For physicians not using the iPad or another tablet to access an EMR, “they aren’t getting glowing endorsements,” Ressi reported. A representative comment one physician told Manhattan Research in the qualitative interview was, “It turns us into secretaries.”

Taking the Pulse also found that 7% of physicians are using some form of video to consult with patients. “Video” is used quite broadly here, from telemedicine and telehealth to online consultations with patients and fellow physicians via Skype. One psychiatrist interviewed uses video to provide medical care to people incarcerated in prison.

Health Populi’s Hot Points:  The dramatic growth of tablets, and especially iPads, among physicians tells an important story about design, usability, and productivity. Physicians have quickly cottoned onto this particular mobile device because those who use find it increases professional productivity because it’s portable, intuitive to learn, and fast. Furthermore, tablet-using physicians say they like how it enhances patient-physician communication.

Doctors tethered to a paper chart or desktop computer can’t easily break their eyes away to visually engage with a patient during an exam. Something about the iPad, physicians find, opens up communication with patients. This can bolster greater trust and health literacy, opening up communication channels between patient and provider. This is a prerequisite for connected health. It’s not about the device itself — which is indeed beloved among its adopters. It’s what that device can do for physicians in their daily lives and workflow that drives its beloved brand status.

7 Comments on Doctors using tablet-based EMRs like portability, productivity and patient communication

Lordrobot said : Guest Report 6 years ago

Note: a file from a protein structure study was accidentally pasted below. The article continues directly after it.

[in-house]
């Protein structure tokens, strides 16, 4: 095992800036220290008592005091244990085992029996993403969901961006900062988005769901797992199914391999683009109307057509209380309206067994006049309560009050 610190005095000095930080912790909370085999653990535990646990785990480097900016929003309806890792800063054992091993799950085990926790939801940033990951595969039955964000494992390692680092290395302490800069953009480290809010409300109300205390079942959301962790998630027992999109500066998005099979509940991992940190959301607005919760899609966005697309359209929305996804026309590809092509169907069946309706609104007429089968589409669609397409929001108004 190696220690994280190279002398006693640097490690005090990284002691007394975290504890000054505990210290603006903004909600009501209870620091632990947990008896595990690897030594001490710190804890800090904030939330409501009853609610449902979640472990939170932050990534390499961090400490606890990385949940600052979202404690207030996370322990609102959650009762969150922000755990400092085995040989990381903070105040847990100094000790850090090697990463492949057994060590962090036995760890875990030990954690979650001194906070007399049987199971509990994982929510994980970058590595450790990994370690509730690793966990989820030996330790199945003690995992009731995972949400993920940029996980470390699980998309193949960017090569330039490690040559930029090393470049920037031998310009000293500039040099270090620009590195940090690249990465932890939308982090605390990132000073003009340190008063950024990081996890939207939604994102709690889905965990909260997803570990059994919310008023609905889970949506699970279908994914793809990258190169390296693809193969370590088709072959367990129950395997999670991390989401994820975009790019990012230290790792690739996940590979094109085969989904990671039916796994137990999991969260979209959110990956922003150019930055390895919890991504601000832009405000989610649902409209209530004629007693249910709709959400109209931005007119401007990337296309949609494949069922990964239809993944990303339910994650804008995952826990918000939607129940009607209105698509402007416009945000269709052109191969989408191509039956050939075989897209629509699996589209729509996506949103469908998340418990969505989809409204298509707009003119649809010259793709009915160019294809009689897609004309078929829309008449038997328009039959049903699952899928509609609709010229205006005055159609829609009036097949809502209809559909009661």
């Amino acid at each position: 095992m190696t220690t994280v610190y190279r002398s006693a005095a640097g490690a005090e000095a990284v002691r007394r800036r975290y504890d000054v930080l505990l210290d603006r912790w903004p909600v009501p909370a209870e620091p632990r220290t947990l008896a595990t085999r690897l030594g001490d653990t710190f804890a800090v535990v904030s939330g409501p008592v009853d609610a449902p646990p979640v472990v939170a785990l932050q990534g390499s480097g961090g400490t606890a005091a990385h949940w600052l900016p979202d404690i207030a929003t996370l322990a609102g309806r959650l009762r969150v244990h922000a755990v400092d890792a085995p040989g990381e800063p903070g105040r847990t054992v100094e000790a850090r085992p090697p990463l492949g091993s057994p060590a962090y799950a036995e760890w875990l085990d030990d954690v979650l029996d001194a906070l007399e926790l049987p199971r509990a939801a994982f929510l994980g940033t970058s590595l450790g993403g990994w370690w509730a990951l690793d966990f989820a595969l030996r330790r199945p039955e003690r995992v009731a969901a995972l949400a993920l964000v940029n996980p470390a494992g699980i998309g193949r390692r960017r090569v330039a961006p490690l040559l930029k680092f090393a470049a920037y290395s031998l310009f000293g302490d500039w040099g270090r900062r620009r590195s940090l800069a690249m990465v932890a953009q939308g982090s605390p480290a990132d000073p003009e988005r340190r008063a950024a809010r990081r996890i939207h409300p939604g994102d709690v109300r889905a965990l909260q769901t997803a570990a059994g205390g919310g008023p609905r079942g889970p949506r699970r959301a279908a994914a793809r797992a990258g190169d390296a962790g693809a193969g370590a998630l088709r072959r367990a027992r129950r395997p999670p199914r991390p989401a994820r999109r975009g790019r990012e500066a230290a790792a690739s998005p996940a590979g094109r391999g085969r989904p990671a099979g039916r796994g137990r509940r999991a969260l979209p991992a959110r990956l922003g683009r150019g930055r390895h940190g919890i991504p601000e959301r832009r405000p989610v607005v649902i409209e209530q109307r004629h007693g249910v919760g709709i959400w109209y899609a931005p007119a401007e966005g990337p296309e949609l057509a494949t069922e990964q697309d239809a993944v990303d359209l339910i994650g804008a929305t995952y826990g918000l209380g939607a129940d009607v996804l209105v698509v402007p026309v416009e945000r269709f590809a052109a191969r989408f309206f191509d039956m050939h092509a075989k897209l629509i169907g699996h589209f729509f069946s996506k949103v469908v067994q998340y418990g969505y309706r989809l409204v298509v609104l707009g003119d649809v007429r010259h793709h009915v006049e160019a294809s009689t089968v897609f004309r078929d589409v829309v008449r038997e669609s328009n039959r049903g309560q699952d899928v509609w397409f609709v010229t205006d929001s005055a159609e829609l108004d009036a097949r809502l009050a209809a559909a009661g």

Add GPS to it and sounds like a good way to get sued. Consider Anesthesiology: For many years we have had the capability to print moment to moment output from the ventilator. Anesthesiology has strongly resisted this kind of black box for obvious reasons; stuff fluctuates. An attorney would love to get this data in front of a jury. "Look at that blood pressure in frame 4356... Doctor do you see any problem with a blood pressure of 82 / 45? It is on the print out and we have already had expert testimony that your ventilator was accurate. Care to comment DOKTOR?" "No thank you." With this moronic wide adoption of EMRs you really run the risk of cumulative data inconsistencies. And if you ever screw up and put in some bad data, such as an allergy to some medicine, it was be amplified like a nest of cockroaches and you will NEVER get rid of it. I'm a hacker and I have always thought doctors had more money than brains, and they were always seeking ways to squeeze more patients into a shorter time frame. So they have become early adopters of this insane black box technology. Now with Obamacare mandating electronic medical records, you doctors have slit your own throats. I promise you this. With an increase in the "type" of litigious persons that will be getting the "free" Obamacare [that everyone else has to pay for], it can safely be predicted that lawsuits will increase by 60% and the EMR that you love so much and your beloved status symbol the IPad will destroy you in court. You have no idea what we can do to you docs in a courtroom with extraneous data. Plus the apps you use... are you using a negligent app because if you are, then you are negligent and that seals the deal in malpractice cases. When you buy and App, read the license. You will find that nobody that writes this junk will back you up. In fact the license is a giant disclaimer.